Florida to extend Medicaid coverage for new mothers to a full year postpartum [Miami Herald] – InsuranceNewsNet

For a decade, Florida lawmakers refused to extend eligibility for the public health insurance program, Medicaid, to all low-income adults, as mandated by the Affordable Care Act.

But this week Florida received approval from federal regulators to extend Medicaid benefits to a group of residents for whom state lawmakers had requested additional coverage: new mothers.

Florida will join California, Kentucky and Oregon as states newly approved to expand postpartum Medicaid coverage for eligible women from 60 days to 12 months — a policy change that will benefit approximately 126,000 women in those four states, including 50,000 women in Florida.

Illinois, Louisiana, Michigan, New Jersey, Caroline from the south, Tennessee and Virginia already extended postpartum Medicaid and Children’s Health Insurance coverage for a year.

Essential for new mothers, infants

The extension is key to ensuring maternal and child health, as most new mothers receiving Medicaid in Florida become uninsured once their 60-day coverage period ends, said Alison Yagernonprofit group executive director Florida Health Justice Projectwho took the initiative to lobby state legislators for coverage expansion.

“When parents are covered, they’re more likely to have child care,” said Yager, who added that expanding Medicaid coverage will also help ensure mothers have a chance of staying healthy between pregnancies.

“One year of postpartum coverage is not enough to ensure people who give birth stay healthy throughout their childbearing years,” she said. “Any obstetrician will tell you that we need medical coverage before pregnancy, during pregnancy and after pregnancy.”

Florida legislators have budgeted approximately $240 million for the extension of postpartum Medicaid coverage, although the state will only pay approximately $89 million of this amount and the rest will be covered by the federal government. The extension should come into force July, 1st.

Medicaid paid nearly 50% of all Florida births in 2020, according to the Florida Department of Healthand extending health insurance coverage to these mothers will help them access doctors, treat chronic conditions, and find mental health services during the postpartum period.

Cover to be withdrawn after one year

After a year, however, it won’t be easy for mothers to keep their Medicaid coverage. Florida. Pregnant women may qualify for coverage if they earn less than 196% of the federal poverty level, or approximately $26,500 one year for an individual.

After the pregnancy coverage period ends, the same mother cannot earn more than 30% of the federal poverty level, or approximately $7,000 one year for a family of three, to qualify for Medicaid in Florida.

Florida also has categorical exclusions for Medicaid coverage. Single adults without dependent children or with physical disabilities cannot qualify. Only adults who meet the income limits and who are also pregnant or have dependent children, or who are blind or disabled, or who are 65 and older can qualify.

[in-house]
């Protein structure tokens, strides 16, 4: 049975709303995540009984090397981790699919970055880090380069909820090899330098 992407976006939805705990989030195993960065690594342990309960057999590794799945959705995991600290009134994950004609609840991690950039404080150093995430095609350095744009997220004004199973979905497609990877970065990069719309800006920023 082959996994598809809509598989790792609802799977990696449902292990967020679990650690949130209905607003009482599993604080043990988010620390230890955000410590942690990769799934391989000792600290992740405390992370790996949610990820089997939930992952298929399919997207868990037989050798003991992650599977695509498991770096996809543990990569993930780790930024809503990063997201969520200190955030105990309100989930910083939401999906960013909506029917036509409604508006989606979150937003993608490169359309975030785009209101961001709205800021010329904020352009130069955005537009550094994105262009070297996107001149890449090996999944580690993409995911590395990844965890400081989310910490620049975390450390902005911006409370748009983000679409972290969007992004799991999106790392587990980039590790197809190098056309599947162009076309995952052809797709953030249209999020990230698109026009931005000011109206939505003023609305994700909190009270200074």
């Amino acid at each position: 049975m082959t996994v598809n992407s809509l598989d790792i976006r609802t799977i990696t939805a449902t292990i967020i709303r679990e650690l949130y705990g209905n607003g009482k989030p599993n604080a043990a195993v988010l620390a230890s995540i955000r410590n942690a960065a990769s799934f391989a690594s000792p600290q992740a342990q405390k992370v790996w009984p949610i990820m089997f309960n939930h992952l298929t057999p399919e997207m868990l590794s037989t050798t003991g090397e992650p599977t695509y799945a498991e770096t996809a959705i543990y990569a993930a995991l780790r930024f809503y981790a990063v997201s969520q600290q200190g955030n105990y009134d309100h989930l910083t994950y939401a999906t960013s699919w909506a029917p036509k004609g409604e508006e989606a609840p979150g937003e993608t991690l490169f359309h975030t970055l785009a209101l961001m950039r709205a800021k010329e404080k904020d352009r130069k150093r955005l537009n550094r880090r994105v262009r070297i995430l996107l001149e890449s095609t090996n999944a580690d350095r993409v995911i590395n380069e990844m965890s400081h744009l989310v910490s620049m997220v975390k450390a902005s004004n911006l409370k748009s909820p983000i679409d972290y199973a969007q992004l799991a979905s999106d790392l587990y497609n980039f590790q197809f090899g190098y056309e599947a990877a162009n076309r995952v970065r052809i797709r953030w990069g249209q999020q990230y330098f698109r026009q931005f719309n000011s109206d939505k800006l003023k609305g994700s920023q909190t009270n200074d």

Children whose parents respect the state income limits – between $31,000 and $46,000 for a family of three – also eligible for Medicaid coverage in Florida.

More than 5.2 million Floridians were enrolled in Medicaid as of April and about half of them are children, according to the state. Agency for Healthcare Administration, which administers the program. Medicaid enrollment increased steadily in Florida and elsewhere since the federal government declared a public health emergency due to the COVID-19 pandemic in March 2020.

Due to the public health emergency, the federal government has given states a small increase in their Medicaid payments. In return, states agreed not to delist people who obtained Medicaid coverage unless they left the state.

Millions of Floridians could lose health coverage

Once the public health emergency is over, possibly as early as October, Florida OH THAT will be responsible for restarting annual renewals for all in their Medicaid programs if they have been unable to verify eligibility – a huge administrative undertaking that could result in the loss of coverage for millions of Floridians, especially children .

Although many more Floridians have Medicaid coverage now than before the pandemic, Yager with the Florida Health Justice Project said it is important to remember that health insurance coverage does not necessarily equal access and care.

Many Floridians on Medicaid are experiencing long wait times to see a doctor or have received special medical services, and Yager said monitoring whether there are enough doctors and other care providers will be key. healthcare to serve the Medicaid population.

“Anyone can have Medicaid, but are they able to find a health care provider who is in their network in their area,” she said. “Are there enough mental health care providers in a particular area? This is something we’re going to want to keep in mind moving forward. »

© 2022 Miami Herald. Visit miamiherald.com. Distributed by Tribune Content Agency, LLC.

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